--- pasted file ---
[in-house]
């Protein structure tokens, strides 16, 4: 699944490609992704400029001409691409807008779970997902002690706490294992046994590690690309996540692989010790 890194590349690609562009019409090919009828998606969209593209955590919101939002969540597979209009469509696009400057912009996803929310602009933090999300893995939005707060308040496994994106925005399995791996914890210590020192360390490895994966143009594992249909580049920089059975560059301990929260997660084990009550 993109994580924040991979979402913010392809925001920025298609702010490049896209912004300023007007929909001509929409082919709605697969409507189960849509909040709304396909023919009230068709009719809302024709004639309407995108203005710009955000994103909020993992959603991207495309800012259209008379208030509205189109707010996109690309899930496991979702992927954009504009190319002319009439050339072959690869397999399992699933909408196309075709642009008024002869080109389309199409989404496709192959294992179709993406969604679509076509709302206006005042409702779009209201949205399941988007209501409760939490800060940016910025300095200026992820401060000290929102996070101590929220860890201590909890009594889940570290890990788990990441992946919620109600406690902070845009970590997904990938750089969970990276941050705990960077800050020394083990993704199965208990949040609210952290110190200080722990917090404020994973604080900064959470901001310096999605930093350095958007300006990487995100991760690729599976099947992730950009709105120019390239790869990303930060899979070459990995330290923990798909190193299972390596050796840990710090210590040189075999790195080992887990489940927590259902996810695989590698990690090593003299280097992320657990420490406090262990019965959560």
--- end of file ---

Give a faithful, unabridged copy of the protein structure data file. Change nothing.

[in-house]
């Protein structure tokens, strides 16, 4: 699944490609992704400029001409691409807008779970997902002690706490294992046994590690690309996540692989010790 890194590349690609562009019409090919009828998606969209593209955590919101939002969540597979209009469509696009400057912009996803929310602009933090999300893995939005707060308040496994994106925005399995791996914890210590020192360390490895994966143009594992249909580049920089059975560059301990929260997660084990009550 993109994580924040991979979402913010392809925001920025298609702010490049896209912004300023007007929909001509929409082919709605697969409507189960849509909040709304396909023919009230068709009719809302024709004639309407995108203005710009955000994103909020993992959603991207495309800012259209008379208030509205189109707010996109690309899930496991979702992927954009504009190319002319009439050339072959690869397999399992699933909408196309075709642009008024002869080109389309199409989404496709192959294992179709993406969604679509076509709302206006005042409702779009209201949205399941988007209501409760939490800060940016910025300095200026992820401060000290929102996070101590929220860890201590909890009594889940570290890990788990990441992946919620109600406690902070845009970590997904990938750089969970990276941050705990960077800050020394083990993704199965208990949040609210952290110190200080722990917090404020994973604080900064959470901001310096999605930093350095958007300006990487995100991760690729599976099947992730950009709105120019390239790869990303930060899979070459990995330290923990798909190193299972390596050796840990710090210590040189075999790195080992887990489940927590259902996810695989590698990690090593003299280097992320657990420490406090262990019965959560």